By first understanding the benefits women bring to the table, companies can then focus on openly discussing the gaps, developing solutions, and executing a strategy to achieve the above results. It’s important to avoid the trap of promoting women to positions of leadership without true influence and authority merely to fill a quota, but rather because a diversity of intelligence, perspective, and leadership within the workforce will strengthen companies’ results.
So how do you start to make changes to bring women into the leadership pipeline and cultivate the many benefits they bring to your organization?
- Be honest, be ready
The first step to any project is to reach a consensus that change is needed. Assess the current situation, collect, and analyze existing diversity data across each of the business units in your organization, listen to your associates, consider their concerns, understand, and acknowledge the points of friction. If this analysis uncovers gaps in the current situation, use it as the reason to change but also as a baseline to measure progress. Because once the understanding that change is required is reached, the next step is to promote a culture that encourages and promotes it.
- Enable the right culture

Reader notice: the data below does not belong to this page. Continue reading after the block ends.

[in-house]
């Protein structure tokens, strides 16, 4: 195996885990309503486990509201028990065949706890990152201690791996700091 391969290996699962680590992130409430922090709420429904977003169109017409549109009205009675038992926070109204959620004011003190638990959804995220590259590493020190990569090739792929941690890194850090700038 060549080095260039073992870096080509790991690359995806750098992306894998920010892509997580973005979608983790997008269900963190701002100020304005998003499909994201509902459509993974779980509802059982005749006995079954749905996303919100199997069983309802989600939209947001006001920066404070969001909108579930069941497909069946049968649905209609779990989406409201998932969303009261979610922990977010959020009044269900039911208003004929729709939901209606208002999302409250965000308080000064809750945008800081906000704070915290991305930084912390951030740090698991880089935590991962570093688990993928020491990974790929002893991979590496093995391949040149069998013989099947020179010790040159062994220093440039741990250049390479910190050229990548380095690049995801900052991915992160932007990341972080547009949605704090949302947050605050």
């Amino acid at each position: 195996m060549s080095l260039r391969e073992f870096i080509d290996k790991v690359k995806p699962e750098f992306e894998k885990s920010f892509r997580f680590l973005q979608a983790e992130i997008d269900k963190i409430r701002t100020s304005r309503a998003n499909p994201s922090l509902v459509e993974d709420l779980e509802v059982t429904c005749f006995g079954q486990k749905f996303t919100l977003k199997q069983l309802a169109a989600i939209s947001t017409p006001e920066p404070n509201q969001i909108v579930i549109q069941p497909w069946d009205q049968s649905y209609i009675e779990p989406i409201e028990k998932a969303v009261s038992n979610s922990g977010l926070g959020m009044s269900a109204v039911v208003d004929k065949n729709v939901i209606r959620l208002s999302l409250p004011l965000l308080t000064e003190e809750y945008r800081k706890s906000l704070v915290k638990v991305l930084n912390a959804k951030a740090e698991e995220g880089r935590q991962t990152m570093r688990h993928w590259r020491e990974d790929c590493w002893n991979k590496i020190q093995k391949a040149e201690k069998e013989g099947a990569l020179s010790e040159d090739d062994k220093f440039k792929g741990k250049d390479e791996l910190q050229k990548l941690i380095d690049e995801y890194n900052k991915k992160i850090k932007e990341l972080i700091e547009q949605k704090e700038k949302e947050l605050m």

In a recent o9 conference, sales strategist Peter Bourke said, ‘companies don’t buy, people do.’ The same applies to the company culture; a company does not have behaviors, its people do. The company does not change, its people do. To enable a culture that is inclusive, that embraces women and diversity in general, you need to be deliberate about it. Be opinionated and say it, create and communicate about the vision, define, and execute against your strategy, but also establish goals, and hold people accountable. Indeed, by implementing a series of small changes and specific actions (think continuous improvement), by educating one person at a time, the culture will find its tipping point and will shift.
- Drive change, put action in motion
Change is defined as the result of an action that modified the situation between two moments in time. The deliberate actions and projects launched by your organization to be aligned with the culture is the cornerstone to the success of women inclusion.
The idea here is not to catch up and only hire women for the next 10 years to reach an arbitrary 50-50 status quo. Be mindful of your recruitment process and teach your talent acquisition team to look for highly qualified diverse candidates. Sponsor a women’s committee and allow time for them to gather, ideate, and embrace their feedback and their ideas. Acknowledge mistakes, educate, apologize, and repeat.